This morning, I viewed Stephen Downes’ presentation The Virtual Learning Organization. I was interested in Stephen’s discussion of cooperation (slide 22), self-organisation (slide 24) and learning as immersion (slide 27) in the context of open learning.

I found David Worlick’s recent post on Cultivating Your Personal Learning Network 2.0 a fascinating read. It gave me renewed enthusiasm to engage with Apple’s iBooks Author (iBA).

I had the same feeling about the announcement of the launch of the Sketchnote Handbook. I wondered if Mike Rohde’s insights might help me develop my aesthetics of sharing. Today was the first time I accessed Sketchnote Army (courtesy of a Paper.Li feed).

I liked Dave Cormier’s discussion of Open courses and content creation. I have spent some time thinking about multiplicity mentioned in the post:

When all participants create content, you have the potential for multiplicity. You can have a discussion from multiple viewpoints, from different contexts, from different life experiences. When different contextual beliefs are combined with difference in ability, race, gender, culture, race etc… a myriad of possibilities and viewpoints can come to the fore. When the course is opened up to the world, your chance for this increases manyfold.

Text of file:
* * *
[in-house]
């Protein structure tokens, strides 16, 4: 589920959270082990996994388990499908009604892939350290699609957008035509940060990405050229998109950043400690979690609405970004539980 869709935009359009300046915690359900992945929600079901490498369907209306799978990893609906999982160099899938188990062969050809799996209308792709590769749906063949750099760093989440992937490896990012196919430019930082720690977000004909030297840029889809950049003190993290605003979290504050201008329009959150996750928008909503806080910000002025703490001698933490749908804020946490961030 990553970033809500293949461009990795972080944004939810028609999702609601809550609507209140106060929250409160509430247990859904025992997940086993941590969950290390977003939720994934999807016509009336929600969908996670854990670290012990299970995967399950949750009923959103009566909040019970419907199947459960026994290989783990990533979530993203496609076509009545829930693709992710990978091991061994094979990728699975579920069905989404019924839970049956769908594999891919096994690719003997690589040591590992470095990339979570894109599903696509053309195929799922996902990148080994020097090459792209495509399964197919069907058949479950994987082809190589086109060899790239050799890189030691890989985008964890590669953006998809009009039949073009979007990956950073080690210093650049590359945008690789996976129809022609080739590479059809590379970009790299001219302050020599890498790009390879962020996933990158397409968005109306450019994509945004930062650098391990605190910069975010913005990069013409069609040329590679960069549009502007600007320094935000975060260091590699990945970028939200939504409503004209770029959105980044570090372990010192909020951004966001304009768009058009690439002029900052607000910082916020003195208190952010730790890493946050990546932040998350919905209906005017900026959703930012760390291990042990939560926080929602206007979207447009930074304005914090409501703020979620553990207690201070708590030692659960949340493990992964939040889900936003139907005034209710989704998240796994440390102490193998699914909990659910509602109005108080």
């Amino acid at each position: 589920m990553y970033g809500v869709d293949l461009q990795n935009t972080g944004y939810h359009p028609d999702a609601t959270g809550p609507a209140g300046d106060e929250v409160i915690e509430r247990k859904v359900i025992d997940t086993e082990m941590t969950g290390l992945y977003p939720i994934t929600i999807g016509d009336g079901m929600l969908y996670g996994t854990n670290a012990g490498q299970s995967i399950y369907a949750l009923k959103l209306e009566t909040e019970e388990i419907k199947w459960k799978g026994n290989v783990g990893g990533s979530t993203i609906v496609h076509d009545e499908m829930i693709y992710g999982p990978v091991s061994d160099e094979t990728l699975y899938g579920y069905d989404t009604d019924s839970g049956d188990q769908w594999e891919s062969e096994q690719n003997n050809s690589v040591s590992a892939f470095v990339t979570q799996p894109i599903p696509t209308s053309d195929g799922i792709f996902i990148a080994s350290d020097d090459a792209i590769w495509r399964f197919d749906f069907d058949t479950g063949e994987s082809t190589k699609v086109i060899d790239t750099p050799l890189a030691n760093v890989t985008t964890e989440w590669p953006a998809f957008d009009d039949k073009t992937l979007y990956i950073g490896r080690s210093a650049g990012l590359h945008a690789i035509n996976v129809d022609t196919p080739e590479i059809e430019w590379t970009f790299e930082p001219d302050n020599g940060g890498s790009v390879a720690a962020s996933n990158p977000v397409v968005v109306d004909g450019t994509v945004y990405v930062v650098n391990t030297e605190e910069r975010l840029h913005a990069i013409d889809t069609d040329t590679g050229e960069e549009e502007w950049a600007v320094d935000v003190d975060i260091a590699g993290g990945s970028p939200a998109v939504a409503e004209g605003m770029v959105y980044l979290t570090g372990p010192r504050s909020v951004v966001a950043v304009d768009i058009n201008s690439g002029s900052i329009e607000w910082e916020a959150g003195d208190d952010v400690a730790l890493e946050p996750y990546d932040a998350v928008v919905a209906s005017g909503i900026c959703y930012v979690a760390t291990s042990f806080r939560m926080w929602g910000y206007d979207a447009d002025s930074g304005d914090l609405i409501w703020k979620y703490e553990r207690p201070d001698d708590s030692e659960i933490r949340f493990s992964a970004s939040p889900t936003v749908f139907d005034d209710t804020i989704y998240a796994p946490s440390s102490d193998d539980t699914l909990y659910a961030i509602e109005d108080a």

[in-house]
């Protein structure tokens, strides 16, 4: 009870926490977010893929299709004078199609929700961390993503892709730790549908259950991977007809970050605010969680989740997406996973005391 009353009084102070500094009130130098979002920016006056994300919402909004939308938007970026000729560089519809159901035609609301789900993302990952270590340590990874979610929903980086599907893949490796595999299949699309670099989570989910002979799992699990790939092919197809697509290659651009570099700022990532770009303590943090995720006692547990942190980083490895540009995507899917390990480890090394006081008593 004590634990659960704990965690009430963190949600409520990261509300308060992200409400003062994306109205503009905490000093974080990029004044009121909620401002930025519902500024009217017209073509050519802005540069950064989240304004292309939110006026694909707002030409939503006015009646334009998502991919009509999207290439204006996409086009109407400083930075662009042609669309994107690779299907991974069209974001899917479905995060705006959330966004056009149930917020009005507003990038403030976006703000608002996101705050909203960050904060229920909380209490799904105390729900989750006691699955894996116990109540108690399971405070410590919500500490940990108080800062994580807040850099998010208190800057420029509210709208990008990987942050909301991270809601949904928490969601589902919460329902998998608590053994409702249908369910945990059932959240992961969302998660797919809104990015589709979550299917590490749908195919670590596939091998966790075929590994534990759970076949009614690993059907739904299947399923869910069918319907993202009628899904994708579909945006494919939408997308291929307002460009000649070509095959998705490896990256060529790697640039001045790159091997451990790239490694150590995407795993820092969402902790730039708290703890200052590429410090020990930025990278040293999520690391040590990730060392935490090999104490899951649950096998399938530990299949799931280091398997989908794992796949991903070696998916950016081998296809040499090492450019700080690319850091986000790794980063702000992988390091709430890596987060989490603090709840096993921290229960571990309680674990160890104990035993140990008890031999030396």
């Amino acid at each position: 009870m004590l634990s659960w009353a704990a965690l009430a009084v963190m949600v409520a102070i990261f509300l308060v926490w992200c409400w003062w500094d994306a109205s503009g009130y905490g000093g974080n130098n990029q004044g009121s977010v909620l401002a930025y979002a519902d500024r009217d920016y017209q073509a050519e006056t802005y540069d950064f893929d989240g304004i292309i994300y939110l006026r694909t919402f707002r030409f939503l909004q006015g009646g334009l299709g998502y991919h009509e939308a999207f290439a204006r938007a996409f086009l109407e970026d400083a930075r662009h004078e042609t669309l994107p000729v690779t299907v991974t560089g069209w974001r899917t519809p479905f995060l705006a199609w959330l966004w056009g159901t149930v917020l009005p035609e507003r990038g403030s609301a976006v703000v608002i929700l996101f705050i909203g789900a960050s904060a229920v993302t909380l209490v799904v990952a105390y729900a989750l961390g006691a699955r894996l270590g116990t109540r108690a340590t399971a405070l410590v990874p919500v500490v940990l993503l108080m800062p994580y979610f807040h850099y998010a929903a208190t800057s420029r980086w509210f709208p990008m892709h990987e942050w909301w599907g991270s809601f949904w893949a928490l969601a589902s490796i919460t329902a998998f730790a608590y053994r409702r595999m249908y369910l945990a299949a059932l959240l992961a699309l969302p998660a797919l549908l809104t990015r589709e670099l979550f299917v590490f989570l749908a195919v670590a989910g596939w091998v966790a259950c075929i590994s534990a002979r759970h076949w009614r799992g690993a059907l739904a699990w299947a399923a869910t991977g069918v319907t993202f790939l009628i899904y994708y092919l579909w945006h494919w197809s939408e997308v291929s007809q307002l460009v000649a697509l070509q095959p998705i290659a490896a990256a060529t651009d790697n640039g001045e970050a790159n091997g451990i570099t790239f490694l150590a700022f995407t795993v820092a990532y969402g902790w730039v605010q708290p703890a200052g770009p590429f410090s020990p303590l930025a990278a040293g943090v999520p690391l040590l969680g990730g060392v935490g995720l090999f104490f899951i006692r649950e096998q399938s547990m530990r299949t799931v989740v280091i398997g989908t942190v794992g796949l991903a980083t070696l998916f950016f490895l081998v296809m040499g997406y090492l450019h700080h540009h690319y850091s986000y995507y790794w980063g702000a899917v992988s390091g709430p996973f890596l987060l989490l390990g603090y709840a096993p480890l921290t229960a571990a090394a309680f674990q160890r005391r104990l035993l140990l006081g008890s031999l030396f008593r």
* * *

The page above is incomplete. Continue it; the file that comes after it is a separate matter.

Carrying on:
I followed up on Deleuze and Guattari’s work as a result of Dave’s discussion.

I had an opportunity to read John Daniel’s Making Sense of MOOCs: Musings in a Maze of Myth, Paradox and Possibility too.

All of which took me back to Stephen’s presentation and the attraction of cMOOCs:

Slide 10

Photo Credit

Sketchnote of Tina Seelig’s TEDxStanford Talk on Creativity, (Stephen Collins)


2 Comments

Open By Design

Art

My involvement with the small open online course (SOOC) Observing and Analysing Performance in Sport has encouraged me to think a great deal about facilitating open access and supporting disparate learning expectations.

I saw the SOOC as a modest approach to the educational issues raised by cMOOCs.

There is a growing (daily) discussion of the structure of massive open online courses (MOOCs). Yesterday I linked to posts by Alan Levine and Ryan Stacey. Today I was interested to read Dave Cormier’s post Why I think open courses should be about content creation.